Wednesday, May 19, 2010

New definitions of quality in a digital age

I missed these in the past couple of weeks on Paid Content.

Ben Elowitz knocks down traditional measures of quality in the first post and proposes some new ones in the second.

From his second post, commenting on traditional measures:
Here’s the problem: They simply aren’t enough to win audiences, drive financial success, or, for that matter, ensure viability. The demise of institutions like Newsweek proves that—and shows that publishers that don’t move beyond these anachronistic measures of success will perish.

I agree with Elowitz to the point of saying quality measures have been expanded in an age when there is digital abundance, and anyone who does not think long and hard about what he is saying is not understanding what is happening.

But I don't think it's quite the zero-sum game his posts might suggest. I don't think the "old" measures are "anachronistic," just too narrow. I think there still is value in "correctness" and "craftsmanship." "Objectivity" is a straw man - we never have been objective. Fairness, however, still has its place, if nothing else but for civility.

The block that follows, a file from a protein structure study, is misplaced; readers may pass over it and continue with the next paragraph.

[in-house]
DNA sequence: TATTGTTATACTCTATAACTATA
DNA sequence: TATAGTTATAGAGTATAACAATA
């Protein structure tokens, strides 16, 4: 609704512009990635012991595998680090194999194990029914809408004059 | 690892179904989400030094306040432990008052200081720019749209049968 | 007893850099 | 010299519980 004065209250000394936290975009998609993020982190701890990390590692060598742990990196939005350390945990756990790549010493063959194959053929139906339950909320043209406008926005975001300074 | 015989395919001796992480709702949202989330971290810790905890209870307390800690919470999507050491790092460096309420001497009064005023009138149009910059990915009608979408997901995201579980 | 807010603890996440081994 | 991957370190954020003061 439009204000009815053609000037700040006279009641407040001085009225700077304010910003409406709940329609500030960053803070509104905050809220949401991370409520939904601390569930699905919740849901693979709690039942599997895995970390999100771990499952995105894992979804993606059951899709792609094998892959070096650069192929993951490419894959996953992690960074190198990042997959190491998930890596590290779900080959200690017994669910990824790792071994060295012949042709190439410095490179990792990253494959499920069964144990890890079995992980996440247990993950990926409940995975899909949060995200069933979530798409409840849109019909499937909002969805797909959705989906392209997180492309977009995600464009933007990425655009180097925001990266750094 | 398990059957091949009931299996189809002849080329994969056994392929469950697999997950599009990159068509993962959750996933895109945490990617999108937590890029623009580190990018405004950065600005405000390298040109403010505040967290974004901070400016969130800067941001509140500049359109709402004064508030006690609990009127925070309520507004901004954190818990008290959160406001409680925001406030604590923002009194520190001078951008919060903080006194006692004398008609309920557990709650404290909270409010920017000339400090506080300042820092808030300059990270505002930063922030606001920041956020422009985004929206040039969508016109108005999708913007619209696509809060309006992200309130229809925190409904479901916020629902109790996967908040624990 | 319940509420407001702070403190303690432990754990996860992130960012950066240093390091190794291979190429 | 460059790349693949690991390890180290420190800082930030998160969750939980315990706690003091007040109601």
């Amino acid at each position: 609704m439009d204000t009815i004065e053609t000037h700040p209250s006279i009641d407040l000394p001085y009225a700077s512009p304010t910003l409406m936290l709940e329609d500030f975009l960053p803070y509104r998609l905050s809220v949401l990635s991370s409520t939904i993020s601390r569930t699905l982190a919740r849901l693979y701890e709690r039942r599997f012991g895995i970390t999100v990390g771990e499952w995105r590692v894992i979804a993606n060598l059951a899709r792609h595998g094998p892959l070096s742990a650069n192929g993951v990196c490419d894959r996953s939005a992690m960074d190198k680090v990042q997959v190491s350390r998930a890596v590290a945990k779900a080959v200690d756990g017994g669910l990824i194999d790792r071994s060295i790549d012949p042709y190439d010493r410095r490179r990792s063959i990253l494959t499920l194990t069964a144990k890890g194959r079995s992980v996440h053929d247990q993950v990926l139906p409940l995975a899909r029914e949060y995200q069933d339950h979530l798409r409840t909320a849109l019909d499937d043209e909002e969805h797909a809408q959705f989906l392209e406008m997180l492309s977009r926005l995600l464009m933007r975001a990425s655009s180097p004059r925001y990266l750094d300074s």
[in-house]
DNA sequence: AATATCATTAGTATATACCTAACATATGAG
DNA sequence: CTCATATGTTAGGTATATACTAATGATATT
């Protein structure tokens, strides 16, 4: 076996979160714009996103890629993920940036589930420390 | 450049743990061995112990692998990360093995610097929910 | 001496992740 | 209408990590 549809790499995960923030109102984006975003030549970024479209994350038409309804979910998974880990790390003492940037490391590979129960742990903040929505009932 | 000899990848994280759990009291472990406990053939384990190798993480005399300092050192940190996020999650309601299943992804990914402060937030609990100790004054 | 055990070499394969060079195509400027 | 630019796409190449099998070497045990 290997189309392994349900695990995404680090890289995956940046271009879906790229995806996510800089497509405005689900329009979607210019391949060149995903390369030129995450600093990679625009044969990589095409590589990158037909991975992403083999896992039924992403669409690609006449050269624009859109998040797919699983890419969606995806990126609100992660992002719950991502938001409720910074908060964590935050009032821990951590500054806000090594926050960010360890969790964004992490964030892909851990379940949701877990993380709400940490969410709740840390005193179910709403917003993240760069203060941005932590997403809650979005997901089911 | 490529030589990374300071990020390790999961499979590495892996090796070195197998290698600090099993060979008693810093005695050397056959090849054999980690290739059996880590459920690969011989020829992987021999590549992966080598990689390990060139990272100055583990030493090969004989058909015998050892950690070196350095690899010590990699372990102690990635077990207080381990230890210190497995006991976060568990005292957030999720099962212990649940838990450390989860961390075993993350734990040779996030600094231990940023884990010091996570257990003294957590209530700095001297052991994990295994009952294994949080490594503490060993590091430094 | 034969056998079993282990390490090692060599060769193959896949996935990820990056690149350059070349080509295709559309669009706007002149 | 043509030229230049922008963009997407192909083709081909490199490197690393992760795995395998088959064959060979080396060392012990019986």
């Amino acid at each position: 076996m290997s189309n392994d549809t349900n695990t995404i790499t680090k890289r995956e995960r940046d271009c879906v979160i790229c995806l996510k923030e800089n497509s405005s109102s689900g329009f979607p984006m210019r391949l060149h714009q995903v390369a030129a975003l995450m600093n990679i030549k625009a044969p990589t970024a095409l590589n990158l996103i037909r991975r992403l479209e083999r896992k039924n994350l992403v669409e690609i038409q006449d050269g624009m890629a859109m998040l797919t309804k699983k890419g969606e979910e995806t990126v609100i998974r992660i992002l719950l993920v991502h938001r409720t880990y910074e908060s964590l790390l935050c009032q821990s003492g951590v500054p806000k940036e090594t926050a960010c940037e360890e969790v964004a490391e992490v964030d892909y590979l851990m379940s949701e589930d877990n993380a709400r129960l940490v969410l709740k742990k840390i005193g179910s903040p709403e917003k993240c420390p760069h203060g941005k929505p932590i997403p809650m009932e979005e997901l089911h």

"Credential," I agree, does not count much among users in an age of transactional credibility. But Elowitz does not deal with the reality that it still carries quite a bit of sway on the other end of the pole -- news gathering. That makes for an interesting set of questions that need more research.

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2 Comments:

At 5/21/10, 5:27 PM, Blogger Davisull said...

If all this was new, the New York Times would have had more readers in 1995 than the National Enquirer. People have always gravitated to media that met their needs when they had a choice. Much of the reason for the emphasis on quality was to attract advertisers -- your ad was viewed more creditably in a more strictly edited publication, in a halo effect. I suspect that will hold true in digital media as well, as entrepreneurs need to find a way to restrict or at least cope with infinite inventory of ad space, and that one way they will do so is -- many of the old definitions of quality. And readers don't judge in a vacuum.

There's a point here, but it's not only way overblown on both ends -- it also suffers from the "history began anew with the Internet" fallacy. You remember "UPI gets it first, AP gets it right"?

 
At 5/21/10, 5:38 PM, Blogger Doug Fisher said...

And believe me, AP watched the play closely, and if you lost it to UPI - and in the days of paper tape that well could be because you were second by five minutes - you got chewed out.

But the reason I point these posts out is that I do think the audience's needs and definitions of quality are changing. So while I think he's over the top, I also think a blend of what he's saying along with the more traditional values is the most likely outcome.

Problem is, I see too many people in the business still refusing to consider or just rejecting the second part of his post. And I think that's unwise.

 

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